Fresh Lemon & Ginger Cake


This delicious recipe comes from Pretty. Simple. Sweet.


200 g flour
1 teaspoon baking powder
¼ teaspoon ground ginger
¼ teaspoon salt
½ cup milk
½ teaspoon vanilla extract
2 tablespoons freshly squeezed lemon juice
175 g granulated sugar
1 tablespoon grated lemon zest
2 tablespoons freshly grated peeled ginger
½ cup unsalted butter, softened to room temperature
2 large eggs

¼ cup granulated sugar
2 teaspoons freshly squeezed lemon juice
2 teaspoons water


Adjust oven rack to middle position and heat oven to 320F. Grease an 8½ x 4¼-inch loaf pan and set aside.

In a medium bowl, sift together flour, baking powder, ground ginger, and salt. In a small bowl, mix together milk, vanilla extract, and lemon juice. Set bowls aside.

In another small bowl, toss together sugar, lemon zest, and grated ginger using your fingers until well combined or process the mixture in a food processor. This step is necessary to get the flavors out of the lemon and ginger.

Using a mixer fitted with the paddle attachment, beat together butter and lemon-sugar mixture. Beat until light and fluffy, about 4 minutes. Occasionally scrape down the sides and bottom of the bowl. Add eggs, one at a time, beating well after each addition. On low speed, beat in half of the flour mixture, followed by the milk mixture, and then the rest of the flour mixture. Do not over mix.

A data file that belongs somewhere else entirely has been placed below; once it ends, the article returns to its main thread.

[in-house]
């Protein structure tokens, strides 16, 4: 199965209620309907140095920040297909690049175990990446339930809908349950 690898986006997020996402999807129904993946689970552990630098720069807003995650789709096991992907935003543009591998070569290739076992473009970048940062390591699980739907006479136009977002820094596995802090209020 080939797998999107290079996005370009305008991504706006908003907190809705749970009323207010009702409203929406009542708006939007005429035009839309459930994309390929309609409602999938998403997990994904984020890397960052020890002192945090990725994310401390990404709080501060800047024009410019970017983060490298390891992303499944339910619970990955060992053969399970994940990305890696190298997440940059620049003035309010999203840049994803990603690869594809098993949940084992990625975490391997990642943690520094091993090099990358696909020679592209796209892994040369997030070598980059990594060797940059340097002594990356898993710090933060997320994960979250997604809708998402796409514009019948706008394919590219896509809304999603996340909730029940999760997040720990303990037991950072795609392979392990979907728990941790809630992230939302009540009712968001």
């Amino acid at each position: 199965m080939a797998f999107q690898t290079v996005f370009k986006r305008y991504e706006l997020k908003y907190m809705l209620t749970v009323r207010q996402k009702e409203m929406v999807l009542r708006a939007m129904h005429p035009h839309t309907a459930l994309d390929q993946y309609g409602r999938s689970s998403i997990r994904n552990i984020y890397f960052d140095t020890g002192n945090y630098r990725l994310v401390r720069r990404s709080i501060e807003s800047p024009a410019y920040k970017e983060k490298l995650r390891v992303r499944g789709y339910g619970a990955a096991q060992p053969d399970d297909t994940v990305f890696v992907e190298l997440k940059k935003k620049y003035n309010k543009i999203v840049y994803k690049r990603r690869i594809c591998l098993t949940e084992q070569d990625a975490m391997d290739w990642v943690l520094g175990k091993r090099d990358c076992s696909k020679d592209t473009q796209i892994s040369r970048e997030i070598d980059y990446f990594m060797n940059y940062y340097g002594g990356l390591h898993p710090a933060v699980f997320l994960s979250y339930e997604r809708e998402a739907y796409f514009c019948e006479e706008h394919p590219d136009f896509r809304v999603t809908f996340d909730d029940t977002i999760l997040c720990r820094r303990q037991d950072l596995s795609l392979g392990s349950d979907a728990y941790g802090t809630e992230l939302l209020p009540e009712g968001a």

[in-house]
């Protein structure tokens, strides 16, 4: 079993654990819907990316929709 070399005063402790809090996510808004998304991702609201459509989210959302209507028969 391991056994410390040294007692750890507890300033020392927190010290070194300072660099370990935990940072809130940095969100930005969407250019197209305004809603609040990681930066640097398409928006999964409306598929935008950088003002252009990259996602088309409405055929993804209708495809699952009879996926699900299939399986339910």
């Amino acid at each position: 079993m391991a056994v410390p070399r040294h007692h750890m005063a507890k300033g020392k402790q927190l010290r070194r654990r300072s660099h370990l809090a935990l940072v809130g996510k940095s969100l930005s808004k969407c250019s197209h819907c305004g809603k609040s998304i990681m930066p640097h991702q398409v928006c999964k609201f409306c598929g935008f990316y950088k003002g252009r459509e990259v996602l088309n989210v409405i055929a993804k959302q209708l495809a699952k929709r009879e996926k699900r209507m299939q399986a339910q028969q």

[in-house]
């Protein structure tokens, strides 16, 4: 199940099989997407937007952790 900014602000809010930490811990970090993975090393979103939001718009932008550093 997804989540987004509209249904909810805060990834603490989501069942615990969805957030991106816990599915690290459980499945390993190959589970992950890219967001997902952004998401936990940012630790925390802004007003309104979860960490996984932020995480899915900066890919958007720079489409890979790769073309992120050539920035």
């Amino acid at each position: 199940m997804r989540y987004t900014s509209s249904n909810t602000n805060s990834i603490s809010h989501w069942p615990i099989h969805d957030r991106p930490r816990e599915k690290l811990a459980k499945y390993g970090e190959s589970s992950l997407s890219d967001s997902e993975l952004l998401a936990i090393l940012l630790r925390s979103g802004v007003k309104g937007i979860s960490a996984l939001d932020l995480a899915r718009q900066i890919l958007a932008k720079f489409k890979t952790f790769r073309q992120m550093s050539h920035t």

Scrape batter into prepared pan and smooth the top. Bake for 45-55 minutes or until a skewer inserted into the center of the cake comes out clean. If the top is browning too fast while baking, cover pan loosely with aluminum foil. Allow to cool for 10 minutes before adding the syrup.

To make the syrup: While cake is in the oven, prepare the syrup. In a small saucepan, combine sugar, lemon juice, and water. Cook on medium-low heat until sugar dissolves and syrup forms. Set aside to cool.

While cake is still warm, poke the top a few times with a toothpick, then brush with syrup. Allow cake to cool completely on a wire rack. The syrup makes it extra moist, so if it’s cut while still warm, it may crumble.


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